"The addition of Haren last year really strengthened the Angels starting five, but being on this side is just as nice," said Athletics reliever Brian Fuentes, who was with the Angels in 2009-10. "I'm really excited about the group of guys we have here. It's one of the best starting rotations in not just the league, but in all of baseball. With one more year of experience, you assume they can only get better.

"There's going to be a lot of good matchups. If you look at the Angels' veteran staff and our young staff, each is strong in their own way. I'm sure there are going to be some low-scoring games."

The Mariners, despite the presence of Hernandez, admittedly don't have the depth that the other three teams do. Their high ranking in pitching last year was helped considerably by having Lee for a half-season, but also Jason Vargas (9-12, 3.78) and Doug Fister (6-14, 4.11) pitched better than their won-loss records indicated.

If Erik Bedard, who has looked good so far in camp, can make a complete comeback, it would be a huge boost for the rotation, and the Mariners are excited about rookie right-handers Michael Pineda and Blake Beavan. Pineda is definitely in the mix for a spot, while Beavan -- acquired from the Rangers in the Lee trade -- is probably behind veterans Luke French, Nate Robertson and David Pauley.

"We have some guys who have had success, and we have question marks," Mariners general manager Jack Zduriencik said. "We've got guys who are trying to restart their career, and some guys coming back from injuries. Where we stand right now is still a question of how it's all going to fall together. I don't have the answer for that. Health is an issue and how quickly some guys grow up."

But, as Zduriencik said, the Mariners do have the reigning Cy Young winner and that's a nice place to start.

"I faced Felix Hernandez a lot, and have gotten to know him," Rangers infielder Michael Young said. "Not only does he have great stuff, but he really goes out there and competes to win. I have great respect for him. His makeup is off the charts."

The rotation is only part of the equation. The bullpen matters as well, and all four teams face certain question marks about their closer.

Mariners closer David Aardsma had offseason hip surgery, and won't start throwing until mid-spring. Brandon League may have to fill that spot temporarily, but former Orioles closer Chris Ray is also in camp. Andrew Bailey, who had 25 saves last year, anchors an Oakland bullpen that could be as strong as the rotation but he missed time last year with a strained rib-cage muscle and was shut down at the end of the season with a sore elbow.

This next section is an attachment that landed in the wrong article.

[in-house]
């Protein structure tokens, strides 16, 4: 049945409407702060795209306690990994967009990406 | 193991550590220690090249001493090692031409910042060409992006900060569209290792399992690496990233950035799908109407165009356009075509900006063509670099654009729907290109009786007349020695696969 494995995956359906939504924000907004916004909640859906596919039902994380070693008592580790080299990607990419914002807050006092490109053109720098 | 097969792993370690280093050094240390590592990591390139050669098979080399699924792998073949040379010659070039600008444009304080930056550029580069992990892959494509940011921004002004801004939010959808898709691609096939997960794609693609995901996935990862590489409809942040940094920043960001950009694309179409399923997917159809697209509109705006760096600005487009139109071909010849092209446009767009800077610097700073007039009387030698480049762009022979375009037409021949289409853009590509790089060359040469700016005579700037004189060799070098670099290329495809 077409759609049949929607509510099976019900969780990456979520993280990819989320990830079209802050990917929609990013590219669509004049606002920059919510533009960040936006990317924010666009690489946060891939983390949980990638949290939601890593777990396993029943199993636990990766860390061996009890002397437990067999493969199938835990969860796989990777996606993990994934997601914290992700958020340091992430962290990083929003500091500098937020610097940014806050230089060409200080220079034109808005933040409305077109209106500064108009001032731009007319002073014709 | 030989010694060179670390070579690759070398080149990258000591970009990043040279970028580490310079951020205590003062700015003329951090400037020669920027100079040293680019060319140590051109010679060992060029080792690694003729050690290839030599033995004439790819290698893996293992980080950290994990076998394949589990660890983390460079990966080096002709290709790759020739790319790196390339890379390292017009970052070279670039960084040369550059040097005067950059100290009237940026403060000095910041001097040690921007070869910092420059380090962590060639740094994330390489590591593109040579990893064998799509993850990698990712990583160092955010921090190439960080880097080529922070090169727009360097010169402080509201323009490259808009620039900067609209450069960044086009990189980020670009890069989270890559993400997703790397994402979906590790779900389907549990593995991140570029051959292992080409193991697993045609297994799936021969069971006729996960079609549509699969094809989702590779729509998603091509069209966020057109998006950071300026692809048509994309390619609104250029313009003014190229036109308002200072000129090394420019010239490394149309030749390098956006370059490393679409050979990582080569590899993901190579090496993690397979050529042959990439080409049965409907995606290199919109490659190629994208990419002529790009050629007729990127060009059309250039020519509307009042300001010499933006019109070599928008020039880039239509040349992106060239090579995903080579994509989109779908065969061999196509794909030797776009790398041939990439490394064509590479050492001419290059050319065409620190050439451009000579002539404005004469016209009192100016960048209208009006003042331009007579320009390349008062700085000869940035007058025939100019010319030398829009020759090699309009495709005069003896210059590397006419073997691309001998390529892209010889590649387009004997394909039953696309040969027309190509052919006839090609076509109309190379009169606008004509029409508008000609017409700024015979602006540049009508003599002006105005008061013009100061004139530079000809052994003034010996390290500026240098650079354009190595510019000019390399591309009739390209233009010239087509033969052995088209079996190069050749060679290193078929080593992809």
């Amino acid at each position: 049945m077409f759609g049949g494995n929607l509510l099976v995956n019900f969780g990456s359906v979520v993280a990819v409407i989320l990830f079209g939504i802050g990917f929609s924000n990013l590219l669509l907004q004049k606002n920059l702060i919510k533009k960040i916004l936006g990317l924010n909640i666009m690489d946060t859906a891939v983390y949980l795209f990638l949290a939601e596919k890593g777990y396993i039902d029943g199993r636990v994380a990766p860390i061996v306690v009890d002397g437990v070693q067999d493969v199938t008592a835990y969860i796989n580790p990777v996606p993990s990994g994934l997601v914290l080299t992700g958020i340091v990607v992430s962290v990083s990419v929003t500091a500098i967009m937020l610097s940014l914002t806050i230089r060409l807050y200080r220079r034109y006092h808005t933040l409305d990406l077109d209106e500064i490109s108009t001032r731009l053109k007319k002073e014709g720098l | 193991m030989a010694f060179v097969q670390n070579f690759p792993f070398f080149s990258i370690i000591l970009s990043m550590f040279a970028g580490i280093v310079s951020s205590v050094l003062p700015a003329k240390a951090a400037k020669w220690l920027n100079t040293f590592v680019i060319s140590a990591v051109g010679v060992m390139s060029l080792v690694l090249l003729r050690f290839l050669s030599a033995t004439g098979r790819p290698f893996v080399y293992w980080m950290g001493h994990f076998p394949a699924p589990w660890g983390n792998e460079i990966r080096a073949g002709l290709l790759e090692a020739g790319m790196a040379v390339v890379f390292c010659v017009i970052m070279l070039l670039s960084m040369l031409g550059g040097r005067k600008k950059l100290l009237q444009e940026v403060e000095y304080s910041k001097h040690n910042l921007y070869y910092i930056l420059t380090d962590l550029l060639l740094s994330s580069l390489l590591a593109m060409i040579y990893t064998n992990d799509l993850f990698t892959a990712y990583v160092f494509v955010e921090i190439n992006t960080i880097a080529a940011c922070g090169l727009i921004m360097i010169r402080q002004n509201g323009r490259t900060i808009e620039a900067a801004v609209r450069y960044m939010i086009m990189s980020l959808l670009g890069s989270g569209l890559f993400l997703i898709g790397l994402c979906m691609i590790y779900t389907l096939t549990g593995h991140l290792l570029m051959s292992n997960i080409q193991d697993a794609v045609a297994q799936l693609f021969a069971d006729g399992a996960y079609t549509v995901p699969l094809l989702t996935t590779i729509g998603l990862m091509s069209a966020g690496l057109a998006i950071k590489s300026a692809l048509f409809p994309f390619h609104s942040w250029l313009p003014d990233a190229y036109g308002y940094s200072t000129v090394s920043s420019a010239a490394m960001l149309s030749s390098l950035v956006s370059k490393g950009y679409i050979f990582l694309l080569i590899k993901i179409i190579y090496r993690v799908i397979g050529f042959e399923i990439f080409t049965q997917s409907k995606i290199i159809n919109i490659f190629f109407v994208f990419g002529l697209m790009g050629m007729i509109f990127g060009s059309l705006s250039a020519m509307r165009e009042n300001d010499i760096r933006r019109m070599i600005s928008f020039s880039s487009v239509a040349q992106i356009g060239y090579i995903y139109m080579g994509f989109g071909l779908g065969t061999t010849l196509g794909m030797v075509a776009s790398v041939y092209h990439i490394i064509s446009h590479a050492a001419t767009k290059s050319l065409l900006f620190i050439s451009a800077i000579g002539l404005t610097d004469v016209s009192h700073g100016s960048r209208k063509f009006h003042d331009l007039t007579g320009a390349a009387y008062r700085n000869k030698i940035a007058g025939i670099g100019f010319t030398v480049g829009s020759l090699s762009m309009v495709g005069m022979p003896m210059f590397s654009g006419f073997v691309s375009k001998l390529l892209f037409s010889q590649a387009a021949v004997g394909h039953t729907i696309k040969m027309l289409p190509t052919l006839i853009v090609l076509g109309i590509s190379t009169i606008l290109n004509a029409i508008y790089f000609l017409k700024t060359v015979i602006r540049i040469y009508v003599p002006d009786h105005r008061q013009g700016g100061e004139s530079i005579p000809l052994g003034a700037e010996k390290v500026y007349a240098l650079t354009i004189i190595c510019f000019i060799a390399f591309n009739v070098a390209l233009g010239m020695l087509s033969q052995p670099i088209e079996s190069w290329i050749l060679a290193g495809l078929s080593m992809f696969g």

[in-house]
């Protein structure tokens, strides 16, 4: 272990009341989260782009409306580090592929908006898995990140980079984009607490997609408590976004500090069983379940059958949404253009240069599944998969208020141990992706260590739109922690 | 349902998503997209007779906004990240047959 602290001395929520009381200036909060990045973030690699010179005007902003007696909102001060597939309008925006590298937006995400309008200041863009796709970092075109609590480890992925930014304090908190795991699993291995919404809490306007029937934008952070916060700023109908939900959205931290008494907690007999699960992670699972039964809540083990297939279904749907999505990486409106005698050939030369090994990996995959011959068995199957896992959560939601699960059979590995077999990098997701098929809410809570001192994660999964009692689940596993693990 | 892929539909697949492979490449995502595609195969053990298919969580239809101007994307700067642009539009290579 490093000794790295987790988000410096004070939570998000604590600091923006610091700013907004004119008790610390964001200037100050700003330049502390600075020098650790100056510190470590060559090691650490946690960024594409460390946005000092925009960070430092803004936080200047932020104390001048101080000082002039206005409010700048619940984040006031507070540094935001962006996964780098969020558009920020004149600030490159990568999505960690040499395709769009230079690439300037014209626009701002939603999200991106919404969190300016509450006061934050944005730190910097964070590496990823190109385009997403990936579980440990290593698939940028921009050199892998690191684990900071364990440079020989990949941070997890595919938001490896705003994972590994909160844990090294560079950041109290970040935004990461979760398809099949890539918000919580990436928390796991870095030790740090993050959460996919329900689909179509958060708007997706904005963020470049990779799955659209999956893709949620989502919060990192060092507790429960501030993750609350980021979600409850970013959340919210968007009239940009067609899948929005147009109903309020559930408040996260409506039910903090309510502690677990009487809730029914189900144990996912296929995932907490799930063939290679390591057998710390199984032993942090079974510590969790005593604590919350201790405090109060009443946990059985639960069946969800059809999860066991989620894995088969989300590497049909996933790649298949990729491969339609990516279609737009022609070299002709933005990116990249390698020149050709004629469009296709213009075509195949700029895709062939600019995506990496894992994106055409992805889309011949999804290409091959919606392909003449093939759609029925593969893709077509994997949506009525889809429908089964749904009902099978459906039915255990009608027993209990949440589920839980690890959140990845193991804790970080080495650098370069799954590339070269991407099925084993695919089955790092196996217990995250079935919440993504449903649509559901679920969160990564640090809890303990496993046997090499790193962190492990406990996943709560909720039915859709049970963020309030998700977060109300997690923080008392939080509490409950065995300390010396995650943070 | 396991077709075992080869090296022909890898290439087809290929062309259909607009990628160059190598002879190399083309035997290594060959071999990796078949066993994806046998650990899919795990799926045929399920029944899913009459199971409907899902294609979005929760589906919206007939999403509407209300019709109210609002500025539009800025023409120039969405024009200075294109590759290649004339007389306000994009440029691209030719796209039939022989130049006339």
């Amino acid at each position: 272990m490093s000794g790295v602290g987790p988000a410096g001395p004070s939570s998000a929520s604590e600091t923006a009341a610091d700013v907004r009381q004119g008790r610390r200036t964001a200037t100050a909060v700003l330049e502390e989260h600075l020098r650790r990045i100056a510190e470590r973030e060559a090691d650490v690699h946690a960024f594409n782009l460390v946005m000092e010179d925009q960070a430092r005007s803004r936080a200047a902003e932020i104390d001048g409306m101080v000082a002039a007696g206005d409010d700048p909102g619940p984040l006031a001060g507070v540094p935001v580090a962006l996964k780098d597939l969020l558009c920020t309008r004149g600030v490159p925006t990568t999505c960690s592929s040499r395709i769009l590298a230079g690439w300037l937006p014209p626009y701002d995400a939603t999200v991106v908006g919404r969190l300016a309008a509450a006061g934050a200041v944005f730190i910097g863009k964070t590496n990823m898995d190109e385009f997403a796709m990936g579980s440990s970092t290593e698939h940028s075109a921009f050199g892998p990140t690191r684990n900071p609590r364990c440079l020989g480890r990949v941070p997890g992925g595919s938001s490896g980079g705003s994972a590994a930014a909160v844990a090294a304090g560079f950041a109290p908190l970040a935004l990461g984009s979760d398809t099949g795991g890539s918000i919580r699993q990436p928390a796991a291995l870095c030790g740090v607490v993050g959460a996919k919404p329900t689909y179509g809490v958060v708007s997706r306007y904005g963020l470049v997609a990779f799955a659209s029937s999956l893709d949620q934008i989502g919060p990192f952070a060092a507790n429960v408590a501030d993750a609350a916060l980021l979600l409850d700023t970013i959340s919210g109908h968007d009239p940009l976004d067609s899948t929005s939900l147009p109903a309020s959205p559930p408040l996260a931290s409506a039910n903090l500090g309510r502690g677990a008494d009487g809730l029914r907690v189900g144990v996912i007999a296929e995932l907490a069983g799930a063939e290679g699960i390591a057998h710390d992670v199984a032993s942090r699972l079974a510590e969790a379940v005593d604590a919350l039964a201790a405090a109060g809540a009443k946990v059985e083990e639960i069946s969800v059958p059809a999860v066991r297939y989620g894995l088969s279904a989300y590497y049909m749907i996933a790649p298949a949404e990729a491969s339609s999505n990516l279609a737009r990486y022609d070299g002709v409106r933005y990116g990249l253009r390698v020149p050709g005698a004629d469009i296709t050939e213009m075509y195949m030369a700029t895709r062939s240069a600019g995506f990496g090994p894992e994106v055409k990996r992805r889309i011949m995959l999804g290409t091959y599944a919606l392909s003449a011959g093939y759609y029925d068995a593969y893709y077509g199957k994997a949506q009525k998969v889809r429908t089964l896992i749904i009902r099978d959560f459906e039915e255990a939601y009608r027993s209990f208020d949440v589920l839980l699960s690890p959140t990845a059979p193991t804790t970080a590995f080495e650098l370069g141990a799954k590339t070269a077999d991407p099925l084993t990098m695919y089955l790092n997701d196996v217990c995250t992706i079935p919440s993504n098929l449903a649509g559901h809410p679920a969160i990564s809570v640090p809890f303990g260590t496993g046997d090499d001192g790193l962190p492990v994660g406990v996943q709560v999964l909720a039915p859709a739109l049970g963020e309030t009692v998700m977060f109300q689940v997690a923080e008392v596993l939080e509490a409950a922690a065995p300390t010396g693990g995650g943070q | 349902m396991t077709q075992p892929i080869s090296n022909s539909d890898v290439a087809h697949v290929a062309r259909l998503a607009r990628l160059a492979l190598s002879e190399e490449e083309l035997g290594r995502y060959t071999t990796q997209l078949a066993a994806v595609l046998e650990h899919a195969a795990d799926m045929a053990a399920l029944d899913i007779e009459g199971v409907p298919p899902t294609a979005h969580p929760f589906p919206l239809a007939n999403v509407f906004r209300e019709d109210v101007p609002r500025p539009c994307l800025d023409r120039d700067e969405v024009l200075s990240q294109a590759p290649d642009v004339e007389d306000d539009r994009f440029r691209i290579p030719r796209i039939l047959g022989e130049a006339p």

Fernando Rodney is the Angels closer right now, but he was 0-3 with a 5.65 ERA and four blown saves over his final 30 games, and that may open up an opportunity for somebody else. The Angels have some of the best young power relief arms in the game, including Kevin Jepsen, Jordan Walden, Michael Kohn, Jason Bulger and Francisco Rodriguez.

"With the power arms that we have in the back end of our 'pen, I really feel that we're going to have a closer that is going to emerge." Angels manager Mike Scioscia said.

The Rangers are set as closer with Feliz pitching behind a veteran setup unit that includes left-handers Arthur Rhodes and Darren Oliver, and right-handers Mark Lowe and Darren O'Day. If Feliz moves to the rotation though, the Rangers will be looking for a closer. It could be Lowe, Ogando or a pitcher to be acquired later.

"If Feliz is ready to go into the rotation, I'll take my chances on finding a closer," general manager Jon Daniels said.

All four teams have offensive issues. The Angels, Mariners and Athletics all scored less than 700 runs last year. The Rangers scored 787 runs, fourth most in the league, but still must make up for the loss of Vladimir Guerrero.

But, when it comes to pitching, the AL West appears to be loaded against this season.

T.R. Sullivan is a reporter for MLB.com. Reporters Greg Johns, Jane Lee, Lyle Spencer contributed to this report. This story was not subject to the approval of Major League Baseball or its clubs.